Most couples’ struggles with infertility are very private, known only to a few trusted family members and friends, and their medical team. If someone opens up to you about infertility, it’s natural to want to say something that will reassure them.
Unfortunately, our first instinct in this situation is often to minimize—to make the problem of infertility seem less daunting than it might appear.
That’s a big mistake.
Unless you’ve struggled with infertility yourself, it’s easy to downplay the emotions that come from not being able to start the family you desperately want. Sadness, grief, guilt, low self-esteem, anger, relationship problems, and even depression can result from fertility issues. In this post, we cover five well-meaning but heartbreaking things couples hear too often.
- “Just relax”, “It’s all in your head”
The belief that infertility can be stress-related is a common one. You might assume that a couple is just being impatient, or that the real cause of their infertility is the stress caused by worrying about it.
In fact, infertility is not just in people’s heads, and it can’t be beaten with just a change of attitude.
Infertility is a medical issue. The Centers for Disease Control defines infertility as the inability to conceive after one year of unprotected sex (6 months in the case of women over 35). The CDC estimates that about one in eight couples of childbearing age suffers from infertility.
Most people assume that its only women who have infertility issues however men suffer from it as well there are even Urologists who specialise in treating specific medical issues such as infertility. Advanced Urology is the medical area that specialises in the male reproductive organs. Male infertility can be corrected with a variety of different treatments. This is why its incredibly important when you’re trying to conceive to make sure that you’ve done your research and you know what kinds of treatments you can get.
Also, there is no proven relationship between stress and infertility. The American Society for Reproductive Medicine makes it clear: “It is not known whether high levels of stress can prevent pregnancy or affect a woman’s chance of conceiving.”
Putting an inability to conceive down to stress can make it feel like you’re casting blame. A sense of being blamed is stressful for the couple, at a time when they may already be feeling intense guilt and insecurity.
- “It’ll happen naturally”
Similarly, it can be easy to assume that pregnancy will happen in its own time. After all, many couples need a few attempts to conceive. And it sounds reassuring to tell a couple pregnancy will happen naturally. That’s what’s meant to happen, right?
But there is a big difference between a few months of trying and medically-defined infertility.
Unexpected pregnancies can and do surprise couples, but infertile couples generally aren’t so lucky—that’s why they often seek help to start a family. So far from being a reassurance, the advice that “it will happen eventually” can suggest that you don’t really understand what a couple is going through.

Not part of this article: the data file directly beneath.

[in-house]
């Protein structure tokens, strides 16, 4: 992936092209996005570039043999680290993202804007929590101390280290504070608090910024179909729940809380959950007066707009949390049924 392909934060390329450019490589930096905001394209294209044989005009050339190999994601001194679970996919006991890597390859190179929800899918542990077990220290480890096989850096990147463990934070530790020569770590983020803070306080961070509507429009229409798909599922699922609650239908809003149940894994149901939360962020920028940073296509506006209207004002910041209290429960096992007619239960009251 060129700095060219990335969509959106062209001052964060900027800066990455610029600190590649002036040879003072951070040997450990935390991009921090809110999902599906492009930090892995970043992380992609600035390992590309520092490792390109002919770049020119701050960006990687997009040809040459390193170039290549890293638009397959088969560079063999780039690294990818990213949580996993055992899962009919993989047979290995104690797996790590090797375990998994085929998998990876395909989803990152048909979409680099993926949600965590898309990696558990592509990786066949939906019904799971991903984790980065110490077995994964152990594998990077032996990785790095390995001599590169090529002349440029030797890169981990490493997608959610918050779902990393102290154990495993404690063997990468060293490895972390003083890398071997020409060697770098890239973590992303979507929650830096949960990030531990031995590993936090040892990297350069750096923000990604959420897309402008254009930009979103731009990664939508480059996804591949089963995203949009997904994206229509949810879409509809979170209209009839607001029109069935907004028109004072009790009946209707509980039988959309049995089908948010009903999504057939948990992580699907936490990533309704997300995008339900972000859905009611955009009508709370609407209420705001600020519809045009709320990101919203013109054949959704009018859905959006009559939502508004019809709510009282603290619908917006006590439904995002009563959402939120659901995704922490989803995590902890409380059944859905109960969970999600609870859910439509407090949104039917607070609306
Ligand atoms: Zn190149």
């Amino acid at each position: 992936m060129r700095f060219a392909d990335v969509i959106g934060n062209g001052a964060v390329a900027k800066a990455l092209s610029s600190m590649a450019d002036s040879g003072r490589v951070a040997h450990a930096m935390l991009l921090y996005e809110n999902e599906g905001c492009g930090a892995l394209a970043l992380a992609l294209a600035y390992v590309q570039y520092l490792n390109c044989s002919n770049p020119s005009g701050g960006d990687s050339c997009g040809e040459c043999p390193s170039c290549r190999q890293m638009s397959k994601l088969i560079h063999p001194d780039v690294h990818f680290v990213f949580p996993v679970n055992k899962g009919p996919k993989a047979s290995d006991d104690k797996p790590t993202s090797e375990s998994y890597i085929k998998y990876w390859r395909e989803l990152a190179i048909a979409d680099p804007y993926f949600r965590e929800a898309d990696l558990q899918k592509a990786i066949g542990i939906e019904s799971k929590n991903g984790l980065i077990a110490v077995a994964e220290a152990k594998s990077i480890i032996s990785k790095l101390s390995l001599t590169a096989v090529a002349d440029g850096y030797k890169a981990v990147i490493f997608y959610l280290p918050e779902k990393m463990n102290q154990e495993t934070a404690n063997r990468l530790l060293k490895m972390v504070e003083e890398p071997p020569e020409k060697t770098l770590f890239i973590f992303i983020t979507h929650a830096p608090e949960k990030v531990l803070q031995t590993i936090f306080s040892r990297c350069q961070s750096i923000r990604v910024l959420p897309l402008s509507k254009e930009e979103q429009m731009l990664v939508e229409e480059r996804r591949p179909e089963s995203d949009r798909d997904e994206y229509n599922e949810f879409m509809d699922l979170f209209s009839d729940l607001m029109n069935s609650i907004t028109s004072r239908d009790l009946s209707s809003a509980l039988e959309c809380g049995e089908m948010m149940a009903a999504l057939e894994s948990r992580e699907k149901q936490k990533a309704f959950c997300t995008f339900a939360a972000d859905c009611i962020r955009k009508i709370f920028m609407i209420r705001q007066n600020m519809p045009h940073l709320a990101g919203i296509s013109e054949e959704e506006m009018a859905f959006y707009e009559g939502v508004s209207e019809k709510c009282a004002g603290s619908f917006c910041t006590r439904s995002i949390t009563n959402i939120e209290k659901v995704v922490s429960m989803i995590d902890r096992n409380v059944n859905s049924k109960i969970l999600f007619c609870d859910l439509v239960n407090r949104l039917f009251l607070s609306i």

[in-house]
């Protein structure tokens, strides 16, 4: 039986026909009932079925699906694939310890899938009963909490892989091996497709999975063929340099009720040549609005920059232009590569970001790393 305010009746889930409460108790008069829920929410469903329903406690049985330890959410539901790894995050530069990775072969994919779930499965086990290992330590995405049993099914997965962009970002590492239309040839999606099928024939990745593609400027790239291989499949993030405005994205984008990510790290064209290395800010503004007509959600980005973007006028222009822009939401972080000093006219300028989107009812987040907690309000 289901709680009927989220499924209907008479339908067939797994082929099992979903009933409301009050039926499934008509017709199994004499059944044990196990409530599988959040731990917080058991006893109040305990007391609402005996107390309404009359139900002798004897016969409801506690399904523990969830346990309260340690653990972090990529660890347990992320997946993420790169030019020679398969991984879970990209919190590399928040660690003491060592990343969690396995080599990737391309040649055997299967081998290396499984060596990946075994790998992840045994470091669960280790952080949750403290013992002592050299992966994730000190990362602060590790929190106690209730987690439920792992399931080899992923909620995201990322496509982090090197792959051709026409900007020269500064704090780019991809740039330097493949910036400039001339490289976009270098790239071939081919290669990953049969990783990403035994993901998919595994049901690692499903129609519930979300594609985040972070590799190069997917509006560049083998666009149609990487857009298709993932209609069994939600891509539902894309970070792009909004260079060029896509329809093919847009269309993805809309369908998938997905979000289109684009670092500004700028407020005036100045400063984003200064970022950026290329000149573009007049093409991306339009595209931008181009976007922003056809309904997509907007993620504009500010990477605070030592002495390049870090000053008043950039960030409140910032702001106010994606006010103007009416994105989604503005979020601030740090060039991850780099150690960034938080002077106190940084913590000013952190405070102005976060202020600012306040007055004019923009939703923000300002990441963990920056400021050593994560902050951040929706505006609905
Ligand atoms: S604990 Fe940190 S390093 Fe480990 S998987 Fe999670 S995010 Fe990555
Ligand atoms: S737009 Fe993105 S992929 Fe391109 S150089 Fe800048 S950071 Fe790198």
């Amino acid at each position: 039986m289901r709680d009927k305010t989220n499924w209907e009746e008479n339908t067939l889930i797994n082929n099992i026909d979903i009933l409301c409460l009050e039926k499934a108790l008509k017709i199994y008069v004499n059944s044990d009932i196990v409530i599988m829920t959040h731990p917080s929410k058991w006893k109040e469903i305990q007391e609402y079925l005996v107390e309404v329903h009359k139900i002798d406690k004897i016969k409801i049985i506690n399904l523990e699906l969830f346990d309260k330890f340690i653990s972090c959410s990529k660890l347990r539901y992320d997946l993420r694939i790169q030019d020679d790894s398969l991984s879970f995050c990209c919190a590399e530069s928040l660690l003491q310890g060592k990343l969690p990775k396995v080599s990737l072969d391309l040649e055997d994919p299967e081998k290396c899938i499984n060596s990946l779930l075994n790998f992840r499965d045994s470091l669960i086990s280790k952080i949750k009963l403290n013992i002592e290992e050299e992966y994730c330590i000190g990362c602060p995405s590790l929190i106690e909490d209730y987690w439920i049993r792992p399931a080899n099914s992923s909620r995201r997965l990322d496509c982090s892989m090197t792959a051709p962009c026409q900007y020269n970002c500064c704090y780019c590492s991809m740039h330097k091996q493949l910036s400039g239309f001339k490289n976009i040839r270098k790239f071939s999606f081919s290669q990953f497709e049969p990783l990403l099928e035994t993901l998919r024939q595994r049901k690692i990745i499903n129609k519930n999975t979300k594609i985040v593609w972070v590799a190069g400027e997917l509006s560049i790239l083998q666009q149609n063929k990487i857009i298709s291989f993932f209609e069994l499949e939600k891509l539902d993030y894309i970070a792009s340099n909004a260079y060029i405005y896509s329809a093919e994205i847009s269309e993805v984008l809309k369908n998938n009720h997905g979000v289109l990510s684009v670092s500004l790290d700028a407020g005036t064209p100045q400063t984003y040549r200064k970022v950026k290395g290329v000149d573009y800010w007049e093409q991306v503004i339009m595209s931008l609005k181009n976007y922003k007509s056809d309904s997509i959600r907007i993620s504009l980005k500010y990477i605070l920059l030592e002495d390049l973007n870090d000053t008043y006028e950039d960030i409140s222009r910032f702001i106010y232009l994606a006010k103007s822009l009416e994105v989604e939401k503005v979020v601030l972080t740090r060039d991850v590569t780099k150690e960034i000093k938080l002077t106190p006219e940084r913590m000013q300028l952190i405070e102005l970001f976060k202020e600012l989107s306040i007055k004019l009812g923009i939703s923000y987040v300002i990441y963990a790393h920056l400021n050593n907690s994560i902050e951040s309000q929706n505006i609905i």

- “Maybe it’s just not meant to happen”
Another approach is to say that if it doesn’t happen, it’s not meant to happen.
But if the couple is still seeking fertility treatment, they haven’t given up on starting a family. Fertility treatments require a huge commitment of time and effort, as well as a deep emotional commitment. Couples who are determined to pursue fertility treatment are not going to want to hear fatalism about their chances.
There may come a time where that thought that ‘what will be, will be,’ is comforting to a couple struggling with infertility, but it’s not likely to be in the midst of the stresses of treatment.
- “But you have so much to be thankful for!”
Of course, most people have a great deal to be thankful for, no matter what they’re going through. But while this advice might be true, it’s not helpful.
As RESOLVE: the National Infertility Association explains, often couples trying and failing to conceive a child aren’t just experiencing disappointment. Often, they are experiencing intense feelings of grief and loss, and suffering a shattering of self-esteem:
As repeated attempts to get pregnant come to naught, there is a realization that this intensely strived-for goal has not been, and may never be, attained. As this failure becomes more and more evident, one’s self-image is assaulted. It is easy to move from procedures that have failed to the feeling that “I am a failure.”
People living with infertility issues are not just indulging feelings of disappointment and sadness. They are often working through intense grief, guilt, and anger. So asking them to put those difficult feelings in perspective won’t make them disappear. They have to be worked through.
- “Kids can be a nightmare”
You might complain about pregnancy or raising children, thinking that a friend or loved one will derive some comfort from remembering the downsides of starting a family, and be thankful for what he or she has.
That’s a mistake. For many couples dealing with infertility, even the mention of children can be extremely painful. Many couples find events where there will be children simply too difficult to attend. The holidays are especially hard—RESOLVE even advises couples to avoid holiday gatherings if they worry they might not be able to cope.
Be aware that children can be a sensitive subject—and don’t assume that hearing about the downsides of having kids will make infertility any easier to bear. A couple struggling with fertility wants to experience all the aspects of being a parent, the frustrations as well as the joys.
If you need further advice and resources on coping with infertility, RESOLVE’s website offers a trove of stories, facts, and support for people at all stages of the fertility journey. Our Patients and Family page also explains many of the experiences that couples with fertility issues go through.